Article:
What is a Motion in Limine?
- Excludes evidence: A motion in limine is a written or oral argument that is made before trial that asks the judge to exclude specific evidence.
- For Example: A lawyer would use a motion in limine to limit the scope of a state witness, or to prevent testimony regarding the contents of a video, or to prevent the State from discussing a particular issue at some point during the case.
- Useful Tool: A motion in limine can be a powerful tool if used well. It can prevent damaging evidence from ever being introduced at a trial, and limit the state’s case against you.
- Standards: In order to get a motion in limine granted the arguing lawyer must make a sufficient legal argument that the evidence should be excluded for a specific reason. For example, an argument could be that the evidence isn’t relevant, or that the evidence is only a little bit relative but the damaging impact is too great to justify its admission, or that the evidence is only a limited portion of a much larger picture so it gives an unfair depiction about what occurred, or that the data is not properly authenticated. Etc. There are many reasons and standards for a motion in limine. A lawyer will sit down with you and help discuss your case by showing you what can be excluded in any particular case.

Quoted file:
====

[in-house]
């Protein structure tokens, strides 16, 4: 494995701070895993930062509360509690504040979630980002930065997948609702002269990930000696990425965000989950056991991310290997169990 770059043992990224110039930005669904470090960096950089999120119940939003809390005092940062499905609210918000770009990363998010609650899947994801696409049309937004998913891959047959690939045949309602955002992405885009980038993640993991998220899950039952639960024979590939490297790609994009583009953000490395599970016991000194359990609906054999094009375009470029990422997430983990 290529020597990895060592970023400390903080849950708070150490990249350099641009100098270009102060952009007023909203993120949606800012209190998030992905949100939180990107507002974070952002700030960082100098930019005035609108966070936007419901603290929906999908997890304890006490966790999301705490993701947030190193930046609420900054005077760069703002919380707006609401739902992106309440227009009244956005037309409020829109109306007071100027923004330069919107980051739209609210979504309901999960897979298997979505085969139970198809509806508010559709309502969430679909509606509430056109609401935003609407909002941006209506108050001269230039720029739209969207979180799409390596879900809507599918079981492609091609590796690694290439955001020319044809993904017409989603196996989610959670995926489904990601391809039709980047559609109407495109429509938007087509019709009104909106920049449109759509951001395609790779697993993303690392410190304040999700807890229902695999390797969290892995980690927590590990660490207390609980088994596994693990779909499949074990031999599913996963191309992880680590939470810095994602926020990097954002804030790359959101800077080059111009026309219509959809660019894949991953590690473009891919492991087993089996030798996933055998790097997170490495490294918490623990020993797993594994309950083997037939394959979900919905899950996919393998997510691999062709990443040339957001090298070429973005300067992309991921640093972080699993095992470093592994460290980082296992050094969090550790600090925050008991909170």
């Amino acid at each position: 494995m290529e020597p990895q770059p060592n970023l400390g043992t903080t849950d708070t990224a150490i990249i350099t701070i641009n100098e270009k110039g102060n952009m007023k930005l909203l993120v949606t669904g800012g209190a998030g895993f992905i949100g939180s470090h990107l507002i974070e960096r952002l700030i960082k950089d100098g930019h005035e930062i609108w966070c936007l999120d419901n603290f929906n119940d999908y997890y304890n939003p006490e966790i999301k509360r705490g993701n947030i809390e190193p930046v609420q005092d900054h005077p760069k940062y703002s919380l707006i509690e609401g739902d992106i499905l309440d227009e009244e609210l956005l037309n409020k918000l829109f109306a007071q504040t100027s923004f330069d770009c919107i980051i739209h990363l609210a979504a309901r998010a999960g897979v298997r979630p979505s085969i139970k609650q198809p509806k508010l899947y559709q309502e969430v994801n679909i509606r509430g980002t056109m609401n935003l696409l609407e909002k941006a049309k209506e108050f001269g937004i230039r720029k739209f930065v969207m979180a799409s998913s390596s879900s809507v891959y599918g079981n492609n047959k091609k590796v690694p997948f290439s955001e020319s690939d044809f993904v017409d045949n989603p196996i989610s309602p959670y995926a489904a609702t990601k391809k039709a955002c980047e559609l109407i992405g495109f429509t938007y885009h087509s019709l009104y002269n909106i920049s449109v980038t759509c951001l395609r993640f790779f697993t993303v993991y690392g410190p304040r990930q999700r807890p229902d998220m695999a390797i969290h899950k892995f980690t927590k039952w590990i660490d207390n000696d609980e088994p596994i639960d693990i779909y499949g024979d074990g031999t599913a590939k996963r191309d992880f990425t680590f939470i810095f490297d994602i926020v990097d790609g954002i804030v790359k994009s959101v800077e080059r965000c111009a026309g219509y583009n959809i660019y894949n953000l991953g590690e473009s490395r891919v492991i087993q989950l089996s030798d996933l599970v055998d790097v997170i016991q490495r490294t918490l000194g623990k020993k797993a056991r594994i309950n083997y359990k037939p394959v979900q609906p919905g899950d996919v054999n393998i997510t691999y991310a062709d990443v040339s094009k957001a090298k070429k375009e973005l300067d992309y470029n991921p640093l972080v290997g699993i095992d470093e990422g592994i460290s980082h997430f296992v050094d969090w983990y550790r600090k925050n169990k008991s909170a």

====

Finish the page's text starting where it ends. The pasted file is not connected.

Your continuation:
Written vs. Oral:
- Written Motion in Limine tends to be used further in advance of trial as a way to prepare for a trial, by knowing exactly what evidence will come in and what evidence will be left out. Oral motions in limine are more traditionally made on the fly before trial. They are less well received by the judge but often have a more impactful effect on the case because of the surprise element. Each motion type of motion in limine is helpful in its own way and should be discussed with your lawyer.
Types of evidence a that can be excluded?
- Pretty much anything and everything is fair game in a motion in limine, so long as there is an insufficient legal reason for using a motion in limine.
- For example, you can exclude testimony, you can exclude tangible evidence, photos, hearsay, pretty much anything so long as there is a legal basis.
- For a more detailed breakdown of what a motion in limine consists of click here.